240 pilot whales dead in second New Zealand mass stranding

Pilot whales
Pilot whales, photo: Canva

Around 240 pilot whales have died in another mass stranding on New Zealand’s remote Chatham Islands, the government said on Tuesday, only three days after 250 pilot whales died on the same islands.

No rescue efforts were made for the in total almost 500 pilot whales because the waters in that area are full of sharks. Survivors were euthanised, New Zealand’s conservation department said.

On Friday, around 250 beached pilot whales were found at Chatham Island, and on Monday, three days later, the government said another 240 were reported on Pitt Island. The locations made a rescuing the animals impossible, authorities said.

“Due to the risk of shark attack to both humans and the whales, the surviving whales were euthanised by our trained team to prevent further suffering,” Dave Lundquist, a government technical marine advisor, told news agency AFP. “This decision is never taken lightly, but in cases like this, it is the kindest option.”

The pilot whales will be left to decompose naturally on site. In September, around 200 whales died on a beach on Australia’s remote island of Tasmania.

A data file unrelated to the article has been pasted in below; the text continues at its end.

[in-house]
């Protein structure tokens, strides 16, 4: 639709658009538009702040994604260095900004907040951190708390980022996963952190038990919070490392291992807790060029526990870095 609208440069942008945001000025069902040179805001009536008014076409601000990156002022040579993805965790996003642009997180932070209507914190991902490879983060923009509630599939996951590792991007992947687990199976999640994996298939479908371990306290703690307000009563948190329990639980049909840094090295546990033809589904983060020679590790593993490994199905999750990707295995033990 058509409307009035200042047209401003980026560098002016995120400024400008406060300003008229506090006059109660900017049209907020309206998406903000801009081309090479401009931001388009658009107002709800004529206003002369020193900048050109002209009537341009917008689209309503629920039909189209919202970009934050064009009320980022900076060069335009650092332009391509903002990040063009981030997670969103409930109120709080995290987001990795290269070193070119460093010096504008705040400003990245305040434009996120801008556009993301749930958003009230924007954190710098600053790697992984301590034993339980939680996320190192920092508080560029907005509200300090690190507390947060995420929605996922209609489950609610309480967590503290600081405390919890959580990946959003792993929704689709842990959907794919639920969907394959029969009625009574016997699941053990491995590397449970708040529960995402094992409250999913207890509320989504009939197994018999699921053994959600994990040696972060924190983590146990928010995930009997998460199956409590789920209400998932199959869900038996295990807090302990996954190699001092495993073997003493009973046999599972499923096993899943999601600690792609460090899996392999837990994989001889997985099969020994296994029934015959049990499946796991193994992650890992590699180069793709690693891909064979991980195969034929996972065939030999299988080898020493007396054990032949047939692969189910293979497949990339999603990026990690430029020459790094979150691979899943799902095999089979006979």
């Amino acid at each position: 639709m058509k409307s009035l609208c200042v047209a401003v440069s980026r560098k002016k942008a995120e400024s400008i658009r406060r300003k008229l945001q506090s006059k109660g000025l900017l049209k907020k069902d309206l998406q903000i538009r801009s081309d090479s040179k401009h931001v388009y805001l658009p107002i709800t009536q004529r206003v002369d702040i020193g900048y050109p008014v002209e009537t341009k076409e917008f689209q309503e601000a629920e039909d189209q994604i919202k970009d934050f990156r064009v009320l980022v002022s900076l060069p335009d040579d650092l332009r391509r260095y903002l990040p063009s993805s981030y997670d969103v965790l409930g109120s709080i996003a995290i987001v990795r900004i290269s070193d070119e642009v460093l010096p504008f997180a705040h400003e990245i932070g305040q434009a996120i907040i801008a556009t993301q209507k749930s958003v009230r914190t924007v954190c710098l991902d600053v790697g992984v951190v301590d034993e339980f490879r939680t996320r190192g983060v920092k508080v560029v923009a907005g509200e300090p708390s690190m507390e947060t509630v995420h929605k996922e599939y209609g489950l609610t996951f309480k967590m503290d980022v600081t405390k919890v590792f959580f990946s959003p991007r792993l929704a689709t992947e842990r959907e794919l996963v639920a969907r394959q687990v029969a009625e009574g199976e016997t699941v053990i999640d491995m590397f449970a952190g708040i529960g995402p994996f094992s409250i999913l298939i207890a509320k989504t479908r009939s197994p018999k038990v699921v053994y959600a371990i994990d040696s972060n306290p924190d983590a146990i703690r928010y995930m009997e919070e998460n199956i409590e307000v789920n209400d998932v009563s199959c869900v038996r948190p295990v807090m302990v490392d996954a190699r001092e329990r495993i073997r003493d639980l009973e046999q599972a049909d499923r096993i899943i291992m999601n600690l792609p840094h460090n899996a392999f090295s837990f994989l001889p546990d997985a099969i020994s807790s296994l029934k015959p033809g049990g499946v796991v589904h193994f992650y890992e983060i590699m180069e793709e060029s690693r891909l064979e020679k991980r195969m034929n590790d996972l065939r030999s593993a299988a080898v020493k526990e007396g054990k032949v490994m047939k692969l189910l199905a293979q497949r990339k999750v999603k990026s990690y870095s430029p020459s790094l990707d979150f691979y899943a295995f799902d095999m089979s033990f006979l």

The cause of mass strandings is still unknown to scientists. There is a possibility that pods are getting off track after eating too close to shore.

Pilot whales are very social animals and can remain with pod mates when they wander into danger. In some cases, that happens when a sick whale swims to shore, and other pod members follow in an effort to help the trapped whale.

Other scientists believe gently declining beaches confuse the whales’ sonar, making them think they are in open waters.

Olaf Meynecke, a researcher at Australia’s Griffith University, said that pilot whales use sophisticated sonar to find prey and for orientation. Meynecke links whale and dolphin strandings to changes in electromagnetic fields.

“These changes can be caused by solar storms or earthquakes, but there is also a strong connection between active sonar, for example naval sonar, and dolphin strandings, including pilot whales,” he said.

Karen Stockin, a whale stranding expert at New Zealand’s Massey University, told Phys.org that whale strandings could become more common as human use of the ocean, shipping traffic, and chemical pollution all increase.

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